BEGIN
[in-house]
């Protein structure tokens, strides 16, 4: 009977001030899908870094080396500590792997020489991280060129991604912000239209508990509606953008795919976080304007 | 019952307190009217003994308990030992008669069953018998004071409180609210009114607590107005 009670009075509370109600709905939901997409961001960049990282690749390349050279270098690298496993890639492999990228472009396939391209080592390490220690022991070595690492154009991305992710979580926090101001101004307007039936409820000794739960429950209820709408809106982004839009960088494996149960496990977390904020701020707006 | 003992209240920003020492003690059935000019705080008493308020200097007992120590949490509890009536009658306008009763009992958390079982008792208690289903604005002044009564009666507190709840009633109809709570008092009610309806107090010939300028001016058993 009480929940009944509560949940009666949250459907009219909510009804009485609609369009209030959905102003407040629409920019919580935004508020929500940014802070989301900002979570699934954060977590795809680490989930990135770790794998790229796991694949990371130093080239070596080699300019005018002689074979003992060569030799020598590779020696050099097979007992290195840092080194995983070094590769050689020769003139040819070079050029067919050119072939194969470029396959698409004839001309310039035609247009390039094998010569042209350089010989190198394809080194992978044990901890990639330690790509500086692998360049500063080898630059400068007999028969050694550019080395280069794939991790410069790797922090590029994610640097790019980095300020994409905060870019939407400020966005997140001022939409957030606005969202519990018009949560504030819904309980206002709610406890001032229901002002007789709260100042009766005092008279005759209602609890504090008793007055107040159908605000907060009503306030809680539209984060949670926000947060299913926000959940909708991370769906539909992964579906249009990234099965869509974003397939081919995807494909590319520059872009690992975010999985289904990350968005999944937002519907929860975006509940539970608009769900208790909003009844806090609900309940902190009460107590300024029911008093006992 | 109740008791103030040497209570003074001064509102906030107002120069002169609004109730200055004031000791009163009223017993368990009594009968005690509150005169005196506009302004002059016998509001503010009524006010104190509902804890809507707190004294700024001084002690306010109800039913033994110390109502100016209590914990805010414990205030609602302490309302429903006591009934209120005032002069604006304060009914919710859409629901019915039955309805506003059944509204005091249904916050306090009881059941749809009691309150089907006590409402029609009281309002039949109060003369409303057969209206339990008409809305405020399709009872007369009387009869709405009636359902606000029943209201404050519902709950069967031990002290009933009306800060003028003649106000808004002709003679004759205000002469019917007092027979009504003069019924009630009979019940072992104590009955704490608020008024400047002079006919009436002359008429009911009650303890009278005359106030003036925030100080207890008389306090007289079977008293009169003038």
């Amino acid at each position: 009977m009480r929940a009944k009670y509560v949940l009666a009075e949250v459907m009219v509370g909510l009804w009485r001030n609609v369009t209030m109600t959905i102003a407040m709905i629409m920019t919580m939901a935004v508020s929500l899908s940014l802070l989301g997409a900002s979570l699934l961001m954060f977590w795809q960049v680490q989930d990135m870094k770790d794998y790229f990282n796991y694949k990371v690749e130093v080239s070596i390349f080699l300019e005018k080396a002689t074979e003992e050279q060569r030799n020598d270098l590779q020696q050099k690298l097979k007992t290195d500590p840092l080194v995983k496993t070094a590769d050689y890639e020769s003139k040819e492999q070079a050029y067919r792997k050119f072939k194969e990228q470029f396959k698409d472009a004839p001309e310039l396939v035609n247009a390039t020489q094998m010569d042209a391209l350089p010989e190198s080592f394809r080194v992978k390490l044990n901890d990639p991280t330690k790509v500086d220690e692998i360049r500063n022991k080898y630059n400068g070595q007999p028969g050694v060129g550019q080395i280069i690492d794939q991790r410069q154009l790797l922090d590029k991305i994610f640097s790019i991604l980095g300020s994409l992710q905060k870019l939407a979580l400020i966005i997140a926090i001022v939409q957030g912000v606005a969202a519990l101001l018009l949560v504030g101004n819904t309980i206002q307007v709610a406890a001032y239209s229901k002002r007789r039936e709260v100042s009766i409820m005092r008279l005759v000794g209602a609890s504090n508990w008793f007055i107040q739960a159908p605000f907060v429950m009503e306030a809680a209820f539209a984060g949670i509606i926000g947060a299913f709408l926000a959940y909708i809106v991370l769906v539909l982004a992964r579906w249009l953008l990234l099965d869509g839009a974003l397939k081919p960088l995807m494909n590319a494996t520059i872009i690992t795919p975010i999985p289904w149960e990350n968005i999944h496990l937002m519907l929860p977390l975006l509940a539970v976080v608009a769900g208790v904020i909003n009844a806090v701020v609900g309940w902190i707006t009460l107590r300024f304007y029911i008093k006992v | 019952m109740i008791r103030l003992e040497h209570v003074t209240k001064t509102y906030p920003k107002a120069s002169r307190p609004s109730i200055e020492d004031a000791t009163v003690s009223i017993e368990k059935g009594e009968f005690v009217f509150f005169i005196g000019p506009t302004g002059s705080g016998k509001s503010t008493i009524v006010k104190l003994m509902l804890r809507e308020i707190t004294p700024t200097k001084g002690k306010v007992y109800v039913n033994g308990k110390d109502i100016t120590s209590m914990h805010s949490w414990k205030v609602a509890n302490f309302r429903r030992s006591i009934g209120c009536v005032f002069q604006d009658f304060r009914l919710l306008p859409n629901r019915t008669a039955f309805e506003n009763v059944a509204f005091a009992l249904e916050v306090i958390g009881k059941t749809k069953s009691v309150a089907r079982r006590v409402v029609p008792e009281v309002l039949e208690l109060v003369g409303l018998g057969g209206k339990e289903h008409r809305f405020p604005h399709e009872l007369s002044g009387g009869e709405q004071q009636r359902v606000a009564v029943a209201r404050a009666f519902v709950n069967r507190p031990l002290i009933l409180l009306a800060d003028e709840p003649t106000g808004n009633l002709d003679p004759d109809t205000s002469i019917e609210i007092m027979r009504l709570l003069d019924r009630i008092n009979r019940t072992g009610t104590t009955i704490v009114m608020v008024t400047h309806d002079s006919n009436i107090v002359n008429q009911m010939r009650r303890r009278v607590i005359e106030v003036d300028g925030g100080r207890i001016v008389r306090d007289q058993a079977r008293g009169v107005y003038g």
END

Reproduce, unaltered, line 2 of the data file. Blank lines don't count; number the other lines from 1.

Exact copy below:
């Protein structure tokens, strides 16, 4: 009977001030899908870094080396500590792997020489991280060129991604912000239209508990509606953008795919976080304007 | 019952307190009217003994308990030992008669069953018998004071409180609210009114607590107005 009670009075509370109600709905939901997409961001960049990282690749390349050279270098690298496993890639492999990228472009396939391209080592390490220690022991070595690492154009991305992710979580926090101001101004307007039936409820000794739960429950209820709408809106982004839009960088494996149960496990977390904020701020707006 | 003992209240920003020492003690059935000019705080008493308020200097007992120590949490509890009536009658306008009763009992958390079982008792208690289903604005002044009564009666507190709840009633109809709570008092009610309806107090010939300028001016058993 009480929940009944509560949940009666949250459907009219909510009804009485609609369009209030959905102003407040629409920019919580935004508020929500940014802070989301900002979570699934954060977590795809680490989930990135770790794998790229796991694949990371130093080239070596080699300019005018002689074979003992060569030799020598590779020696050099097979007992290195840092080194995983070094590769050689020769003139040819070079050029067919050119072939194969470029396959698409004839001309310039035609247009390039094998010569042209350089010989190198394809080194992978044990901890990639330690790509500086692998360049500063080898630059400068007999028969050694550019080395280069794939991790410069790797922090590029994610640097790019980095300020994409905060870019939407400020966005997140001022939409957030606005969202519990018009949560504030819904309980206002709610406890001032229901002002007789709260100042009766005092008279005759209602609890504090008793007055107040159908605000907060009503306030809680539209984060949670926000947060299913926000959940909708991370769906539909992964579906249009990234099965869509974003397939081919995807494909590319520059872009690992975010999985289904990350968005999944937002519907929860975006509940539970608009769900208790909003009844806090609900309940902190009460107590300024029911008093006992 | 109740008791103030040497209570003074001064509102906030107002120069002169609004109730200055004031000791009163009223017993368990009594009968005690509150005169005196506009302004002059016998509001503010009524006010104190509902804890809507707190004294700024001084002690306010109800039913033994110390109502100016209590914990805010414990205030609602302490309302429903006591009934209120005032002069604006304060009914919710859409629901019915039955309805506003059944509204005091249904916050306090009881059941749809009691309150089907006590409402029609009281309002039949109060003369409303057969209206339990008409809305405020399709009872007369009387009869709405009636359902606000029943209201404050519902709950069967031990002290009933009306800060003028003649106000808004002709003679004759205000002469019917007092027979009504003069019924009630009979019940072992104590009955704490608020008024400047002079006919009436002359008429009911009650303890009278005359106030003036925030100080207890008389306090007289079977008293009169003038």